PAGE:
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Cyber Monday

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Source: Mike Malloy

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Cyber Monday has a new meaning for the Obama administration, which is hoping for a Christmas (Internet) miracle to save its damaged "Obamacare" website roll out. Today the administration claimed the website was "working smoothly," but still not perfectly for every user, as TIME reports...

"'While we strive to innovate and improve our outreach and systems for reaching consumers,' representatives from the Centers for Medicare and Medicaid Services (CMS) wrote in a report released early on Sunday, 'we believe we have met the goal of having a system that will work smoothly for the vast majority of users.'

"As frustrated Democrats turn their sights on the law, and Republicans gleefully attack the Administration's management failures, the fact that they can't point to a complete success will undoubtedly complicate the White House's political task in the weeks and months ahead. 'That will be an annoyance,' a senior White House official told TIME last month, who added it will be a 'distraction.' 'I can just tell you what Twitter will say on Dec. 1,' the official added. 'Some person will have a problem and will be on the Today show the next day. That's going to happen. And that is not a problem you can manage for.'"

The sad truth is that the fantastic disaster that was the Obamacare website debut on October 1 was the best holiday present the Republicans could've received. It eclipsed the embarrassing Ted Cruz fake filibuster and the blockade House Neocons put on all meaningful legislation this year. There is no "clear history" button for the initial effort, no matter how well it works today.

If it is well implemented, history may forgive the first failure. But the real task will be regaining credibility for the administration and the Democrats who backed the program. As the LA Times reports, there is reason to hope:

"The opportunity to be reborn is a rare gift indeed, granted to few beyond the mythical phoenix and some adherents of the Baptist faith. Them -- and the Affordable Care Act, which this week will undergo what its supporters hope will be a second launch much different from its first. Reports are flowing in that HealthCare.gov, the federal enrollment website serving residents of 36 states that didn't bother to set up their own sites, is working much better than at any time since its calamitous launch on Oct. 1.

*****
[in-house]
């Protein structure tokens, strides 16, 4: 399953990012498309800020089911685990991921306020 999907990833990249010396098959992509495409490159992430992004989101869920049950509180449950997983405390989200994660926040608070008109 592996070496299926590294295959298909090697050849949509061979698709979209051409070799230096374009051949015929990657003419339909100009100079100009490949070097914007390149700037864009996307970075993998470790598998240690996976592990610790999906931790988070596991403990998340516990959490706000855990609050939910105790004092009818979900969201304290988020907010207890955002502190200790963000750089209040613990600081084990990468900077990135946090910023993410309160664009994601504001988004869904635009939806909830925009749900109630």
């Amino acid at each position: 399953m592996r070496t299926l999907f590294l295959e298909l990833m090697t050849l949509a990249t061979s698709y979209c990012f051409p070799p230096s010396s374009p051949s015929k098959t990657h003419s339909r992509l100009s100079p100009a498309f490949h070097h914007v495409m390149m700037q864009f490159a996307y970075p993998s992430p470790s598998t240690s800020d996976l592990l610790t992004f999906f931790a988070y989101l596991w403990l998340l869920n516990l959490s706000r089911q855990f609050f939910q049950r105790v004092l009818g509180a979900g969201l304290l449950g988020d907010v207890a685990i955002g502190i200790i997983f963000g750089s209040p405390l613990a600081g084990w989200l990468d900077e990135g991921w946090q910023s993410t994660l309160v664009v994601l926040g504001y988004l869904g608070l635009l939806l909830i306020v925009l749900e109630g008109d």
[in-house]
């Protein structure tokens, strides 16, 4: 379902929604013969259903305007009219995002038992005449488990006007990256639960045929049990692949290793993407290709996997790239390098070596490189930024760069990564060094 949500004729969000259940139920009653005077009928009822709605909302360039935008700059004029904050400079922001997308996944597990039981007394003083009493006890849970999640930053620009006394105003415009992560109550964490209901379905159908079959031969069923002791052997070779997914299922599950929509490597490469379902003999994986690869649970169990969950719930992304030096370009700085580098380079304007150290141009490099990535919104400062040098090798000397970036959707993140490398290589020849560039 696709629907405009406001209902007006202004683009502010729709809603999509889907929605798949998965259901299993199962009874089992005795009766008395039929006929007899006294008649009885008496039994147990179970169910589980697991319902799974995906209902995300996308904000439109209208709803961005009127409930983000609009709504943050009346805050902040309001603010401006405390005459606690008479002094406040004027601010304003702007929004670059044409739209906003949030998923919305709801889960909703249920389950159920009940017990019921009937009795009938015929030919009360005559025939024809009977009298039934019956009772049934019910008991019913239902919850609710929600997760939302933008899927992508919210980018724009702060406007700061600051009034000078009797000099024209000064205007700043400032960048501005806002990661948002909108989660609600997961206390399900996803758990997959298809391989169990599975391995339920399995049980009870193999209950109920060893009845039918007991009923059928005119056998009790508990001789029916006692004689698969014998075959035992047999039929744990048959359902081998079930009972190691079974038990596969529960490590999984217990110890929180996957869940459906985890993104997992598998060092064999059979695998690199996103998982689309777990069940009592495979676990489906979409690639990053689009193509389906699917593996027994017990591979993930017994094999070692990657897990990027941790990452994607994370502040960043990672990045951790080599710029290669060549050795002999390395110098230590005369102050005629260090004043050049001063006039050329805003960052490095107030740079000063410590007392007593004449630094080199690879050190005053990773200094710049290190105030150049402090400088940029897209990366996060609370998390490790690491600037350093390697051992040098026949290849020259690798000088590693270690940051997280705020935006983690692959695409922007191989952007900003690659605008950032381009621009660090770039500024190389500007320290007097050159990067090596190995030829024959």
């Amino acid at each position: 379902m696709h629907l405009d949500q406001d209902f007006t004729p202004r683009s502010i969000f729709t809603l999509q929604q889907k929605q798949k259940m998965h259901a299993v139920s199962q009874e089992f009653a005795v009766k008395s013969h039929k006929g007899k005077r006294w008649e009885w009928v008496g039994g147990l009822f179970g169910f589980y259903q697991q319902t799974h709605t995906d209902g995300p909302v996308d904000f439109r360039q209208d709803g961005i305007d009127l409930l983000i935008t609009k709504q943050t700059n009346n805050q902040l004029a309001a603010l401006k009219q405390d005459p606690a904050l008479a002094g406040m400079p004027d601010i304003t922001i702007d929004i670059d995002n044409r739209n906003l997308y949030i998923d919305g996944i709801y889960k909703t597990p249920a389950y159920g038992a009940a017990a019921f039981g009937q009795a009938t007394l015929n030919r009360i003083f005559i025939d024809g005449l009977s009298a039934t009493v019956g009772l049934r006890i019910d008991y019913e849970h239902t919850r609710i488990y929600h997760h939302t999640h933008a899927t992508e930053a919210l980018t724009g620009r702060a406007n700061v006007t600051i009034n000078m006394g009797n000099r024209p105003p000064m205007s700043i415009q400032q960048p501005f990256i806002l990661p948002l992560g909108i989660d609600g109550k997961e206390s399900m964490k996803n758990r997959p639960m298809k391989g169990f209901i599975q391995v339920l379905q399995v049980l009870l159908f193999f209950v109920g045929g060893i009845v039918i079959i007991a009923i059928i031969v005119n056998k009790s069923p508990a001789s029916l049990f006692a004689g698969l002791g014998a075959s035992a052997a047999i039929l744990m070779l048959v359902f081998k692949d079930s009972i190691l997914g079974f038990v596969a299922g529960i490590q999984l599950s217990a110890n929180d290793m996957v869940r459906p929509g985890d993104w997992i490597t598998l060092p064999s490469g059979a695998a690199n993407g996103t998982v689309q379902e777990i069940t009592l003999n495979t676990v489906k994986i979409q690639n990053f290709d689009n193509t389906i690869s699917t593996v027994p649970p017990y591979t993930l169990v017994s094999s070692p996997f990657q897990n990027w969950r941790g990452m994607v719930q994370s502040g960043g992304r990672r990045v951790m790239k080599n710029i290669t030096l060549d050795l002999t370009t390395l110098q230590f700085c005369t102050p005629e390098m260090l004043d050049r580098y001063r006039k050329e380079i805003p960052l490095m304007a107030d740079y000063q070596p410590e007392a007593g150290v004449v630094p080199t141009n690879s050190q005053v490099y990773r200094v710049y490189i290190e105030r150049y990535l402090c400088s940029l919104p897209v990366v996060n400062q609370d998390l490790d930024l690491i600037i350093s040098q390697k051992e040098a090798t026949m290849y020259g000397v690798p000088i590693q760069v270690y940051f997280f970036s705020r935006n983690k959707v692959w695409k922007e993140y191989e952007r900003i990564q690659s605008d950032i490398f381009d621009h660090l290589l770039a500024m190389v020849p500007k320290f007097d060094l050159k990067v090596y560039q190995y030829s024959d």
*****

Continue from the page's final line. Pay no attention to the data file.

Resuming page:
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"The real vacuum is in the Republican platform for a non-Obamacare world. They don't have one. Conservatives have vigorously spoken out about their complaints with elements of the Affordable Care Act. They've piled on about the website problems. They've resisted expanding access to Medicaid at the state level, a crucial factor in expanding access to coverage. They complain that the GOP was shut out of the congressional debate over healthcare reform in 2010.

"If the problems with the website really are largely fixed, most of these other complaints will fade away. In many respects, the Affordable Care Act already is becoming integrated into the American way of healthcare. It's unimaginable that Americans really wish to return to a pre-Obamacare world. That's a world where exclusions from coverage for those with medical conditions were common, even for minor ailments; where lifetime benefit limits meant a cutoff in coverage for people with chronic or serious disease while they were still young; where arguing with your insurer over a rejected claim was a daily reality for millions.

"So, yes, the rollout has been rough. But it's a mistake to think of a website as the be-all and end-all of the Affordable Care Act. Healthcare reform has come to stay."

 ...Now if only Obama hadn't given up the public option so quickly ... aw, nevermind.

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Kathy never expected a career in radio as a talk show producer. Born and raised in Atlanta, Georgia, Kathy was completing her nursing degree when in 2001 - in an emergency - she was asked to fill in as the producer of Mike's program. Within a few (more...)

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